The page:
The story notes there were 100 job vacancies at the home, according to what Jim Knight, King’s commandant and the home’s top official, told the Board of Veterans Affairs, a WDVA advisory board, at its July meeting. “That’s not totally uncommon for us,” he told the board. But WDVA officials told the Cap Times they have been proactive in recruiting and retaining nursing staff.
Several former King employees said “the state keeps the homes as full as possible, alleging exceedingly sick veterans are accepted regardless of its capacity to care for them,” Ferral writes. “More heads in King’s 721 beds means more money flows to the state from Medicaid, Medicare and the federal Department of Veterans Affairs,” which provides funding for the home. And then the state grabs millions of dollars of that funding for other purposes.
State officials conceded to Ferrall that the home was a money maker. “Yes, King is making money but yes, we are reinvesting back into King,” said Jim Parker, administrator of the division of enterprise services in WDVA.
“We have approved numerous upgrades and additional staff positions for the veterans home,” said Walker spokesman Tom Evenson. “Governor Walker has a deep respect for our veterans and a sense of duty to provide the care and services they deserve and have rightfully earned.”
“Over the last four years, state Sen. Julie Lassa, D-Stevens Point, said her office has received dozens of complaints about King, with many callers asking to be anonymous for fear of retribution,” Ferral reports. Lassa’s district borders the Republican-controlled district where King is located.
Lassa also asked for a state audit of the home, but in a one-party government like Wisconsin’s, Democrats have no power to force an audit. Requests must go through Rep. Samantha Kerkman (R-Salem), who leads the Legislative Audit Committee with Sen. Robert Cowles (R-Green Bay). “Neither Kerkman nor Cowles responded to questions about why their committee has decided against auditing King,” Ferral writes.
“The facts clearly show that Governor Walker, WDVA Secretary John Scocos, and Republicans in the Legislature used the veterans’ homes as a cash cow while they let our veterans suffer with substandard care,” Lassa contends. “I call on the federal government to investigate the situation at King. At this point, we simply can’t trust the administration to investigate its own mismanagement at the state veterans’ homes. Secondly, the raiding of funds from the veterans’ homes should halt immediately and the funds be used to improve veterans care. In the meantime, I warn WDVA that any retribution against veterans or employees at King who spoke out against the abuses there will only delay the reforms needed to make sure our veterans finally receive the care they deserve.”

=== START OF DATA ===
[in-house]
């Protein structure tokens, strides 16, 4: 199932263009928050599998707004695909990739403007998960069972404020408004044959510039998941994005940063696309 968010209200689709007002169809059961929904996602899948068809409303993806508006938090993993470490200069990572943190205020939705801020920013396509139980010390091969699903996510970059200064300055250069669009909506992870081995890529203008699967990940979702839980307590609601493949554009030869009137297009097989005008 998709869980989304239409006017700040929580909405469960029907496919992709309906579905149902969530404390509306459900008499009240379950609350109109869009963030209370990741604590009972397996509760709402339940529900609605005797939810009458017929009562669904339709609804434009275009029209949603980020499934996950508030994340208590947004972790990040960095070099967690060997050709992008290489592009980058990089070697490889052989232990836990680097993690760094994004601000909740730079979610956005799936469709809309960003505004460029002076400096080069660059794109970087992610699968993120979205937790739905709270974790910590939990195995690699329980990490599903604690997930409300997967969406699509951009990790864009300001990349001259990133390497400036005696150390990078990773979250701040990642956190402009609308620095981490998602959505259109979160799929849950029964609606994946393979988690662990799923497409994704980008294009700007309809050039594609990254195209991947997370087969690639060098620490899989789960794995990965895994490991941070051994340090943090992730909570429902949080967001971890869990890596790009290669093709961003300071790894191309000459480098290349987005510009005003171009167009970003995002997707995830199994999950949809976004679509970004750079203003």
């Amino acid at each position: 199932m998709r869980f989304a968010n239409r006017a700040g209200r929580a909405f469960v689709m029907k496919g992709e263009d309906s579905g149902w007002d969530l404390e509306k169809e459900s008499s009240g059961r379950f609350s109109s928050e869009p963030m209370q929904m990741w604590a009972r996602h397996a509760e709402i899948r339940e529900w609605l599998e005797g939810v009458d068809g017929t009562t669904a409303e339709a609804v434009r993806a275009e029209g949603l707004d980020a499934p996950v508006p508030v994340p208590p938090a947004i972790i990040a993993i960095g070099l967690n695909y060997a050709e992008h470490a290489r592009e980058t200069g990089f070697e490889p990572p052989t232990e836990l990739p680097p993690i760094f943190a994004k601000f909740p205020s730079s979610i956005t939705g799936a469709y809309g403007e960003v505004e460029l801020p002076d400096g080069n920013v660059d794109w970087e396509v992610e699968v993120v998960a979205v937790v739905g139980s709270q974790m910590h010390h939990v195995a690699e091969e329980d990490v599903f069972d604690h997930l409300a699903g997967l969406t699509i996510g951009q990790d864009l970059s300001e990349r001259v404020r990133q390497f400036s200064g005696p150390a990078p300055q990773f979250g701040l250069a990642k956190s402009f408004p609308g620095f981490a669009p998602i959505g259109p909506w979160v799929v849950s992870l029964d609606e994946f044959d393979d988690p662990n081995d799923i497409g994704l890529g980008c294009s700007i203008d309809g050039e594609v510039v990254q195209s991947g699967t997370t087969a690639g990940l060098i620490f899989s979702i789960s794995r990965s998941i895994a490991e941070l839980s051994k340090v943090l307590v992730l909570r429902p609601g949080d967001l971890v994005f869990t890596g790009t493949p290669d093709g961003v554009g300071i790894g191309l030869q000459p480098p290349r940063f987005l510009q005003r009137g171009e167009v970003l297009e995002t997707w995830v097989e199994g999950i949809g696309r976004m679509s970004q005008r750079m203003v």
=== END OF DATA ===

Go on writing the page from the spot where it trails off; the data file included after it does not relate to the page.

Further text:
Walker spokesman Evenson told the Cap Times that Lassa’s allegations are unfounded. “This characterization is pure politics, and frankly, it’s not true,” he said. “Our administration has been incredibly responsive, and we have responded to questions posed by Senator Lassa on several occasions.”
But one Republican came forward with concerns about the situation. Sen. Luther Olsen, R-Ripon, whose district includes King, released a statement saying “I believe this audit request should be approved by the Joint Legislative Audit Committee, and these concerns should be investigated by the non-partisan Legislative Audit Bureau.”
Whether it was that or the press releases by several Democratic lawmakers raising concerns about the nursing home, the co-chairs of the Legislature’s Audit Committee said yesterday they support approving an audit of the King nursing home, as WISC-TV in Madison reported. Evenson, meanwhile, said “the claims will be investigated as part of a review by the state Department of Health Services’ Division of Quality Assurance,” the station noted.
That amounts to an “in-house” investigation by the Walker administration and falls far short of what an outside probe by the non-partisan Legislative Fiscal Bureau might entail. It remains to be seen if Kerman and Cowles follow through and request such an investigation. Meanwhile, state Sen. Dave Hansen (D-Green Bay), has called for an investigation by the Federal Department of Veterans Affairs, echoing a demand made by state Sen. Janis Ringhand. I don’t think we’ve heard the last of this issue.